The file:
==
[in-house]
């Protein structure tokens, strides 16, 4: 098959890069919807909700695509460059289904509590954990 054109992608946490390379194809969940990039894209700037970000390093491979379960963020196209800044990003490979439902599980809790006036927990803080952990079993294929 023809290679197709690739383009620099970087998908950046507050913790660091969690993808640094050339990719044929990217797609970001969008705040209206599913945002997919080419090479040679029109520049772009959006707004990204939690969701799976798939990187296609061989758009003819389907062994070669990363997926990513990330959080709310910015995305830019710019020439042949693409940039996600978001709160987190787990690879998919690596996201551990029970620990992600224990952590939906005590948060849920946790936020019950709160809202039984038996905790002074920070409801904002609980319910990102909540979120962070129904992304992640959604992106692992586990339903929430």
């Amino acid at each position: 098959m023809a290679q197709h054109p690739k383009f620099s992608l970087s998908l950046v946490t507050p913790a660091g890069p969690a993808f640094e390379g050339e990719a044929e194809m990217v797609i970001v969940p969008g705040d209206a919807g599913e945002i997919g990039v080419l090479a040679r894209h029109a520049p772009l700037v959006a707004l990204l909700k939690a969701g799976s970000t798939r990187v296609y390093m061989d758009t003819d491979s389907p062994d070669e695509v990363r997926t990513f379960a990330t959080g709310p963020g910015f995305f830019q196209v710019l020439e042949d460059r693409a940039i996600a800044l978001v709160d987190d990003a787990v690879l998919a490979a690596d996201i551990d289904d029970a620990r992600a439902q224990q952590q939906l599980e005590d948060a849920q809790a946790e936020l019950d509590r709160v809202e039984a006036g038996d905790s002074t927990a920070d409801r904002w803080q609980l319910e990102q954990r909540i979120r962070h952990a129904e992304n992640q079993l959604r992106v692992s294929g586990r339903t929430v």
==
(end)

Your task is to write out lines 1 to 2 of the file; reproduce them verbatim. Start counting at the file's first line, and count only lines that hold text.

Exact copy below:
[in-house]
């Protein structure tokens, strides 16, 4: 098959890069919807909700695509460059289904509590954990 054109992608946490390379194809969940990039894209700037970000390093491979379960963020196209800044990003490979439902599980809790006036927990803080952990079993294929 023809290679197709690739383009620099970087998908950046507050913790660091969690993808640094050339990719044929990217797609970001969008705040209206599913945002997919080419090479040679029109520049772009959006707004990204939690969701799976798939990187296609061989758009003819389907062994070669990363997926990513990330959080709310910015995305830019710019020439042949693409940039996600978001709160987190787990690879998919690596996201551990029970620990992600224990952590939906005590948060849920946790936020019950709160809202039984038996905790002074920070409801904002609980319910990102909540979120962070129904992304992640959604992106692992586990339903929430």